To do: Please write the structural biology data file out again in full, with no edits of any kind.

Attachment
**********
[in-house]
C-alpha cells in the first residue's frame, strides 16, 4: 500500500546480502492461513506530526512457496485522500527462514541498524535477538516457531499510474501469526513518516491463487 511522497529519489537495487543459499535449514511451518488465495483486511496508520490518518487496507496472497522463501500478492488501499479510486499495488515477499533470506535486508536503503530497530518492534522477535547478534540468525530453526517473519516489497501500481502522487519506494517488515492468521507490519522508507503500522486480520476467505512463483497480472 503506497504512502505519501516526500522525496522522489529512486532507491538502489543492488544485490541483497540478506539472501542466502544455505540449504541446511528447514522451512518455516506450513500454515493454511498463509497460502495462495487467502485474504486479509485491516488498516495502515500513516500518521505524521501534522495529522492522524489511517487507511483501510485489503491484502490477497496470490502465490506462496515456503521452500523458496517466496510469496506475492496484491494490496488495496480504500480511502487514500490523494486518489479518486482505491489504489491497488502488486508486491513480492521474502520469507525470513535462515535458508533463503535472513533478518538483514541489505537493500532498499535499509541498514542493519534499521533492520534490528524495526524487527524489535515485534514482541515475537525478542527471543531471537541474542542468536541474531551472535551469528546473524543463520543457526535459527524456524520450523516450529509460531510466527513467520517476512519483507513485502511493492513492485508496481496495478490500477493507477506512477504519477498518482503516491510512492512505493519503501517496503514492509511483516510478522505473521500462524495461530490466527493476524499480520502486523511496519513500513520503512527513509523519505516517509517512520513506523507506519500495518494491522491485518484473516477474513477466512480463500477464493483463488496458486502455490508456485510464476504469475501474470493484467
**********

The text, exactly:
[in-house]
C-alpha cells in the first residue's frame, strides 16, 4: 500500500546480502492461513506530526512457496485522500527462514541498524535477538516457531499510474501469526513518516491463487 511522497529519489537495487543459499535449514511451518488465495483486511496508520490518518487496507496472497522463501500478492488501499479510486499495488515477499533470506535486508536503503530497530518492534522477535547478534540468525530453526517473519516489497501500481502522487519506494517488515492468521507490519522508507503500522486480520476467505512463483497480472 503506497504512502505519501516526500522525496522522489529512486532507491538502489543492488544485490541483497540478506539472501542466502544455505540449504541446511528447514522451512518455516506450513500454515493454511498463509497460502495462495487467502485474504486479509485491516488498516495502515500513516500518521505524521501534522495529522492522524489511517487507511483501510485489503491484502490477497496470490502465490506462496515456503521452500523458496517466496510469496506475492496484491494490496488495496480504500480511502487514500490523494486518489479518486482505491489504489491497488502488486508486491513480492521474502520469507525470513535462515535458508533463503535472513533478518538483514541489505537493500532498499535499509541498514542493519534499521533492520534490528524495526524487527524489535515485534514482541515475537525478542527471543531471537541474542542468536541474531551472535551469528546473524543463520543457526535459527524456524520450523516450529509460531510466527513467520517476512519483507513485502511493492513492485508496481496495478490500477493507477506512477504519477498518482503516491510512492512505493519503501517496503514492509511483516510478522505473521500462524495461530490466527493476524499480520502486523511496519513500513520503512527513509523519505516517509517512520513506523507506519500495518494491522491485518484473516477474513477466512480463500477464493483463488496458486502455490508456485510464476504469475501474470493484467